TTIP’s Top Ten Threats to U.S. Consumers
Threats of the Trans-Atlantic 'Trade' Deal to Americans' Daily Lives
By Public Citizen's Global Trade Watch
A “trade” deal only in name, the Trans-Atlantic Free Trade Agreement (TAFTA), which corporate proponents have tried to rebrand as the Transatlantic Trade and Investment Partnership (TTIP), would require the United States and European Union (EU) to conform domestic food and product safety standards, financial regulations, climate policies, data privacy protections and other non-trade policies to TAFTA rules – rules being negotiated in secret.
These backdoor negotiations could also force state and local governments to weaken health and safety standards and give up long-standing tools for local job creation. With national politics gridlocked, this is not the time to tie the hands of state and local governments searching for ways to spur economic growth.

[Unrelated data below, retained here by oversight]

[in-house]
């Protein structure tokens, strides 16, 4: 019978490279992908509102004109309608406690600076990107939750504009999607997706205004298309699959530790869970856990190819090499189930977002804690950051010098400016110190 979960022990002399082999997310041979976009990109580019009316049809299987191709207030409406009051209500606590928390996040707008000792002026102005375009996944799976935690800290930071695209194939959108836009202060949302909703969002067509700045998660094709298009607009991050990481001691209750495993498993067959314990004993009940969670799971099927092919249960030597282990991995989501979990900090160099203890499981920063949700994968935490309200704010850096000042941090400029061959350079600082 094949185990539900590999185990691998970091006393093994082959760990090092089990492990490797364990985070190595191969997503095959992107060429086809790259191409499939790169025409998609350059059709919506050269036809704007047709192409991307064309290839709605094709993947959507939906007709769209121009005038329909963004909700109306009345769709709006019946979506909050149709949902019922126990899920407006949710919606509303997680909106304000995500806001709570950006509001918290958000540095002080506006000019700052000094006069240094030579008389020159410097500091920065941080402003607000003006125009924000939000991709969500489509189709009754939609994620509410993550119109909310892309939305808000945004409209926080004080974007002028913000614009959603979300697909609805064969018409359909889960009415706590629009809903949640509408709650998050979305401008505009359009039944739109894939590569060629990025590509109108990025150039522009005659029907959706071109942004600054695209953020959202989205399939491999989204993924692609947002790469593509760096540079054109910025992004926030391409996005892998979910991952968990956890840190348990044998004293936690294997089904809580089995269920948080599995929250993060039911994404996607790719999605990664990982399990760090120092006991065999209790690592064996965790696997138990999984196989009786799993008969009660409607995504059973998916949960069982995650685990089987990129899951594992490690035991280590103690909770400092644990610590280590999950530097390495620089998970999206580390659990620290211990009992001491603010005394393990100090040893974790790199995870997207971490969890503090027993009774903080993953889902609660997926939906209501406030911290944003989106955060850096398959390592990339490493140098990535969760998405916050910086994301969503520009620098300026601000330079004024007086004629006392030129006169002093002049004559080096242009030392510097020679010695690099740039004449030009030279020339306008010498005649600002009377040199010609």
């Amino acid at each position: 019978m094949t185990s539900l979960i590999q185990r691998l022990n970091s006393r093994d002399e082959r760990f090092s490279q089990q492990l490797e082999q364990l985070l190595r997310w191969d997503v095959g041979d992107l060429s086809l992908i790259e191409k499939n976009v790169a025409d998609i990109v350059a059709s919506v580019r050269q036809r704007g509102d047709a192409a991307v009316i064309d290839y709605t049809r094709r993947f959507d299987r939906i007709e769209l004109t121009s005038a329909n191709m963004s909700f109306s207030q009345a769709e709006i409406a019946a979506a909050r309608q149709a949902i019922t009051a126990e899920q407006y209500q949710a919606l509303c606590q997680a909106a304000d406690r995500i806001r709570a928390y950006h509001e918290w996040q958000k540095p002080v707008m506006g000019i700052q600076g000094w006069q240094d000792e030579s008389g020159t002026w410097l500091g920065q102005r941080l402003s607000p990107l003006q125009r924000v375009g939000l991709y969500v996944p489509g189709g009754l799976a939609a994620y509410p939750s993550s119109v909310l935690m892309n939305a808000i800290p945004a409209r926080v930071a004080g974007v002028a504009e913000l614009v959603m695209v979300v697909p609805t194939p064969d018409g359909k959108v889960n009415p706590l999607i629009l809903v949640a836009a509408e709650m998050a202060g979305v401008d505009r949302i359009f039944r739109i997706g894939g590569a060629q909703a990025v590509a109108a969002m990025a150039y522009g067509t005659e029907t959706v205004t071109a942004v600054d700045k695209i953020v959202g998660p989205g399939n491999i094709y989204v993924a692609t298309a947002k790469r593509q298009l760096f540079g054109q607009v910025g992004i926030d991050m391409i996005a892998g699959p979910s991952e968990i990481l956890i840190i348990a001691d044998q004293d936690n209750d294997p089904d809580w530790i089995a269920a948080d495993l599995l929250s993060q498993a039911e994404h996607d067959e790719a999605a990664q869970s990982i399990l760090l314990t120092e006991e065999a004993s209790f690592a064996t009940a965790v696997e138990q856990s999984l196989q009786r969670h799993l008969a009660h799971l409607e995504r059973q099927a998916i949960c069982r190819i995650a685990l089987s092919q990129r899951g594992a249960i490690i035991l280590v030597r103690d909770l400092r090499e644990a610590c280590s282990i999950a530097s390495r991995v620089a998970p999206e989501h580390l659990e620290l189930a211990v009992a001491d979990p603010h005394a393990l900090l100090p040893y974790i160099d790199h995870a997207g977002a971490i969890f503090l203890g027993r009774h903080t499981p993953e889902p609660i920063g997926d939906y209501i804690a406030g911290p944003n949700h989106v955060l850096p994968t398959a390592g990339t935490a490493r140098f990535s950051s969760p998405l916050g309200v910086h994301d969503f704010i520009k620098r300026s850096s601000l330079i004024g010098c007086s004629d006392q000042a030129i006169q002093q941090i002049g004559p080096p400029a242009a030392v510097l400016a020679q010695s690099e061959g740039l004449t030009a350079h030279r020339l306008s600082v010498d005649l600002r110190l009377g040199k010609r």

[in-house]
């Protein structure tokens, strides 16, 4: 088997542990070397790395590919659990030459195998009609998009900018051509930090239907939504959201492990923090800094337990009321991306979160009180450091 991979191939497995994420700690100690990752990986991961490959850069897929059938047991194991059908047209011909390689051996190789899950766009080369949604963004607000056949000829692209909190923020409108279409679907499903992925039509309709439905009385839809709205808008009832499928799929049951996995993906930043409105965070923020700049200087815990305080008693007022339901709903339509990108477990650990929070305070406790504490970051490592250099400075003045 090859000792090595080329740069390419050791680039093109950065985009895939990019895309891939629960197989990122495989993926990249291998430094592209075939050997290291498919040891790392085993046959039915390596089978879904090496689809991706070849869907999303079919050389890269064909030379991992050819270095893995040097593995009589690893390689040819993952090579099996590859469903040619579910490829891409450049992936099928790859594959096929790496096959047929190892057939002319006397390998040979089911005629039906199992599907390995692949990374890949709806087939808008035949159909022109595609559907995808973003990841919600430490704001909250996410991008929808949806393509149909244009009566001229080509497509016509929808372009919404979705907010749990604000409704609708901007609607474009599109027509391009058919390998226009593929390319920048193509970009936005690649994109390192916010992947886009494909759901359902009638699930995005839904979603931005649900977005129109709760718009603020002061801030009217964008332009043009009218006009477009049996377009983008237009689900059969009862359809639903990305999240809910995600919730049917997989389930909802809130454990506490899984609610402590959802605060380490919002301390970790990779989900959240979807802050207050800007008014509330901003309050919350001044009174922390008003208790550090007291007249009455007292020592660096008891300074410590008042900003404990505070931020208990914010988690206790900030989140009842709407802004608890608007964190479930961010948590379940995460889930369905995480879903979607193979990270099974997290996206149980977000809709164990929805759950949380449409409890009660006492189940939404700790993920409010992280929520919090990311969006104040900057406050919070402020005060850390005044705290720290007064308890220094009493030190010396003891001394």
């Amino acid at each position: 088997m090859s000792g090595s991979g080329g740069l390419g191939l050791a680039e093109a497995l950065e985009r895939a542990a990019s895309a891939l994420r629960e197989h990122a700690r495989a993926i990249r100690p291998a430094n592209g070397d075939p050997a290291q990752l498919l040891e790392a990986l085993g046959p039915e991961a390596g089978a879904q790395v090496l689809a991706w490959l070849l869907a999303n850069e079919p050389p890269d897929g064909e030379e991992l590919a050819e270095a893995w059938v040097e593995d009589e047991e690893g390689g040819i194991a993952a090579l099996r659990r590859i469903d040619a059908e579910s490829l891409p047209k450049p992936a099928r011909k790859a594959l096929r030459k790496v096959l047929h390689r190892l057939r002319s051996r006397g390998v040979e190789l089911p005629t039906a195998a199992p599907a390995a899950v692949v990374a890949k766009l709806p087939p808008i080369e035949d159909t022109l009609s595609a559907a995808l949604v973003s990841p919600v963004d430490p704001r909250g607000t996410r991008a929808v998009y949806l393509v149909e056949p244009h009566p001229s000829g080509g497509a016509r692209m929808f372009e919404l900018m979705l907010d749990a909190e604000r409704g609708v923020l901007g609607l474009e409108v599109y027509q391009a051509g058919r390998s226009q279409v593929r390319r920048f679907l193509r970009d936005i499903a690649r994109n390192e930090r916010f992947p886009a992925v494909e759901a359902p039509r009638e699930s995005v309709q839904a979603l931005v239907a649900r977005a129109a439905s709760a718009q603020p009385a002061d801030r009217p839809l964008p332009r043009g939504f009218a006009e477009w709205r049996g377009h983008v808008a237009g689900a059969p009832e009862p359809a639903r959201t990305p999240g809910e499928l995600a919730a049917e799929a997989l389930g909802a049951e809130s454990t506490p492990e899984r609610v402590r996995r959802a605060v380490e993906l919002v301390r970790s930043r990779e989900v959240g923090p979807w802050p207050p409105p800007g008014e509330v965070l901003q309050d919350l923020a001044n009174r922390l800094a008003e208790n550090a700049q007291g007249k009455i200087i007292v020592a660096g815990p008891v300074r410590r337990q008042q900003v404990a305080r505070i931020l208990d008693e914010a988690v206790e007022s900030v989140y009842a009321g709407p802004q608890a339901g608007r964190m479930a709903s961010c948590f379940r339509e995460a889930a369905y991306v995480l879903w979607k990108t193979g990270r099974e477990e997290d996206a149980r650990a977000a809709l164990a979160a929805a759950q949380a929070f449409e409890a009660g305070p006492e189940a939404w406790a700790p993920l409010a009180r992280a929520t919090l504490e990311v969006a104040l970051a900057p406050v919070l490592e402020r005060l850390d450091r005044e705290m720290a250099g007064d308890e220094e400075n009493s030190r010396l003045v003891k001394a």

Equally troubling, corporate trade advisors are working to empower foreign corporations to skirt domestic courts and directly challenge national, state and local policies before extrajudicial tribunals that can force taxpayers to pay tens of millions of dollars if they decide the policies violate the prospective agreement’s sweeping corporate protections.
TAFTA negotiations focus on demands by large corporations on both sides of the Atlantic to remove consumer and environmental safeguards that they dub as “trade irritants.” TAFTA rules are being negotiated behind closed doors. About 600 official U.S. corporate trade advisors are being provided access to documents and decision-makers, while the public and press are locked out.